Despite losing two early wickets against the towering Irfan, a partnership of 63 between Chris Gayle and Marlon Samuels had made significant inroads into the chase and brought the requirement down below 100. Then a well-flighted doosra from Ajmal flummoxed Gayle as he tried to launch it over the leg side and Pakistan sensed their opening.

Wahab, on the ground where he took a five-wicket haul on his Test debut in 2010, bowled with pace and controlled aggression throughout - occasionally nudging 90mph - and produced a lifting delivery which brushed Ramnaresh Sarwan's edge.

Samuels had unfurled a couple of the sparkling off-drives which lit up the previous English season, but when he charged at Mohammad Hafeez and was beaten by the drift the game had edged back in Pakistan's favour.

Kieron Pollard, shelving almost all his natural instincts apart from one straight blow for six, produced probably his most cautious one-day innings - taking 18 balls to get off the mark - alongside Bravo which changed the balance of power again. But Pollard was another batsman undone by pace and bounce as Kamran Akmal completed the fourth of his five dismissals and West Indies' lower-order depth was severely tested.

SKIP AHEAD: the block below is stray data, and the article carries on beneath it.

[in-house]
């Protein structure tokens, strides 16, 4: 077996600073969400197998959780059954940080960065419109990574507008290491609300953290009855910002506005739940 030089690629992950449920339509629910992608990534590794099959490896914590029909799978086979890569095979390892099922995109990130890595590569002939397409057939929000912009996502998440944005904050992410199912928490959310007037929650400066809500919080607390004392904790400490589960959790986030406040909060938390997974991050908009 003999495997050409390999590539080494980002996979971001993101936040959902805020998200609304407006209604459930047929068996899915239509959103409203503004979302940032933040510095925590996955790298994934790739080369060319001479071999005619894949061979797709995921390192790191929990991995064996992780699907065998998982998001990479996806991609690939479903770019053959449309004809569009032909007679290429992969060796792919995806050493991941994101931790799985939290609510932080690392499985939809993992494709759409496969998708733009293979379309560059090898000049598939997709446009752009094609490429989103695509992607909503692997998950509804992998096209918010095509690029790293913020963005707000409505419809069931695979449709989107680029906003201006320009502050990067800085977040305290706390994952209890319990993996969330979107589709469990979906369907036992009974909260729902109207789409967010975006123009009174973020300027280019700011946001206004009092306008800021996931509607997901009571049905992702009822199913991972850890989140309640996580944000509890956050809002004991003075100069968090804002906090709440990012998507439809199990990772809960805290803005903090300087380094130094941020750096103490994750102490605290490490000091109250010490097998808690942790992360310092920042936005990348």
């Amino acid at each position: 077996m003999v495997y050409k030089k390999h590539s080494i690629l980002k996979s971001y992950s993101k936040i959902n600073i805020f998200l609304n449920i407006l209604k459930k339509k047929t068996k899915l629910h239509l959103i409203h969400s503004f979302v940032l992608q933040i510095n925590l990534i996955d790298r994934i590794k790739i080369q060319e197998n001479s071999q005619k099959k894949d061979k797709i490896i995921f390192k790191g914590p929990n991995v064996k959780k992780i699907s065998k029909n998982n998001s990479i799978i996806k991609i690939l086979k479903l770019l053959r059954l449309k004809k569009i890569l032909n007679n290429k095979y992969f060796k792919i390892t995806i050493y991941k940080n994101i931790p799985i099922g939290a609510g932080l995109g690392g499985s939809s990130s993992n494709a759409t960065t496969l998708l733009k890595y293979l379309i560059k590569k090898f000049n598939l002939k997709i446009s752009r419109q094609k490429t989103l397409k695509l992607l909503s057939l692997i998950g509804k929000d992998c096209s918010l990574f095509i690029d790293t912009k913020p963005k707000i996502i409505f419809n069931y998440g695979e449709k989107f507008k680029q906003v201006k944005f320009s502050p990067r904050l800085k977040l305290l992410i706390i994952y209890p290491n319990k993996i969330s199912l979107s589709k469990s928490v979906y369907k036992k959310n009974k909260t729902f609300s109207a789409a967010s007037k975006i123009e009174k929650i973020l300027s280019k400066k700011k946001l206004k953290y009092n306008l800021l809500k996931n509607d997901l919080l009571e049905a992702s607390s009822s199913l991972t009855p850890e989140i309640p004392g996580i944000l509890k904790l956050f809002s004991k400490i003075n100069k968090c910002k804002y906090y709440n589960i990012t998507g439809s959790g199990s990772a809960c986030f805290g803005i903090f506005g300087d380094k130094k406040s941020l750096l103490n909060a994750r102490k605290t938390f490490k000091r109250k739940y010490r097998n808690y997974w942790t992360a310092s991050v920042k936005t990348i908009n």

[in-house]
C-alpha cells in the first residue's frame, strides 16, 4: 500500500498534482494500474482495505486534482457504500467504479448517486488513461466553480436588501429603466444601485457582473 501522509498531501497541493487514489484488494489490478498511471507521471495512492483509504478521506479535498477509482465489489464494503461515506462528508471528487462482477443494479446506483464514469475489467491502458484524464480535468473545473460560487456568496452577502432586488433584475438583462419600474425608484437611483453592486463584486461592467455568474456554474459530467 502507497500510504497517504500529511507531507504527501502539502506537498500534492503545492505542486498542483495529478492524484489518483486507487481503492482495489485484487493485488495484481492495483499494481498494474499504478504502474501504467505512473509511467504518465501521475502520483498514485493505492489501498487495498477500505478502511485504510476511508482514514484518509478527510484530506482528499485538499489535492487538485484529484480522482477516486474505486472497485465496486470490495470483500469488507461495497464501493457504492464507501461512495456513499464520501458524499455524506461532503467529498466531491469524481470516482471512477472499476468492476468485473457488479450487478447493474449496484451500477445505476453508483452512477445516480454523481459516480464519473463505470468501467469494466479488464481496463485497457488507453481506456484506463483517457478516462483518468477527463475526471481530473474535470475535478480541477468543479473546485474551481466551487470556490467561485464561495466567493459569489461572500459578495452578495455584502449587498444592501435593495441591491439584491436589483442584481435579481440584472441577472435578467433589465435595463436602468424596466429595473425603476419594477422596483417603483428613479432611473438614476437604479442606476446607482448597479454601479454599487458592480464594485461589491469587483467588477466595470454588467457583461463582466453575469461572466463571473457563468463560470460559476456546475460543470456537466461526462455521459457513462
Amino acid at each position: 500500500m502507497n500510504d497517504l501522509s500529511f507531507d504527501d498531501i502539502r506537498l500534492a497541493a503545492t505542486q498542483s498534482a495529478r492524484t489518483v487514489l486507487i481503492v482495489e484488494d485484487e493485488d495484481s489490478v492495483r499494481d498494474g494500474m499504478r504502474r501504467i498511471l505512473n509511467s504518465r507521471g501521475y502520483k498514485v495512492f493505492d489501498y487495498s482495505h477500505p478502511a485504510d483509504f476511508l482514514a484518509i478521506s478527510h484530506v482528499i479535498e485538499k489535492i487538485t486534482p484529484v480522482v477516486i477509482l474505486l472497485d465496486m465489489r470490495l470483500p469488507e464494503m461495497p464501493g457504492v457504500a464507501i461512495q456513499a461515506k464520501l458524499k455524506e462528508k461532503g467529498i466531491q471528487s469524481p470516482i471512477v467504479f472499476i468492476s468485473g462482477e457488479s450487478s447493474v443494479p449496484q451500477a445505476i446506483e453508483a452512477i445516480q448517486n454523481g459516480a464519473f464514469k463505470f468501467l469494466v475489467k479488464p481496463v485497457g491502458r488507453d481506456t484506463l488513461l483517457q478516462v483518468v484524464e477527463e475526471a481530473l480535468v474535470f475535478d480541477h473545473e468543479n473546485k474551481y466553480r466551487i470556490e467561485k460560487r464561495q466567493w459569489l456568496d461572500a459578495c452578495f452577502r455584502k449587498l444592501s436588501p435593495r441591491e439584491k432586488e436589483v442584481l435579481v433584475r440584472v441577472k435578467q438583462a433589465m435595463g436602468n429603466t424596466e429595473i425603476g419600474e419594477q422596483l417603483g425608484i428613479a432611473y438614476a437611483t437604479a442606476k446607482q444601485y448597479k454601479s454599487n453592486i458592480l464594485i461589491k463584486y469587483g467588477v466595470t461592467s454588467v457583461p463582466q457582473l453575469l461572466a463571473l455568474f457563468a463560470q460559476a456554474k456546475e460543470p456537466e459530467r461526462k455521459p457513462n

It was a fantastic match for those who enjoy their cricket with the ball holding sway. Roach knocked over the top of Pakistan's batting with three wickets in his first four overs, leaving them 15 for 3, and Narine sparked another collapse in the middle order with six wickets falling for 33.

Either side of those wobbles, Nasir Jamshed and Misbah repaired a lot of the early damage with a fourth-wicket stand of 90, only for it to be wastefully given away amid rash shots and run outs from the lower order. Only Irfan, at No. 11, showed the common sense to try and stay with his captain but could not quite help him to a maiden one-day hundred.

During the tense finish, the 32 runs added for the last wicket were shaping as vital, as was the let-off Misbah received before he had scored which did not cast Ramdin in a glowing light. It was not just a simple dropped chance; Ramdin initially gathered the inside edge which would have given Roach his fourth wicket but in falling to his left the ball escaped his gloves.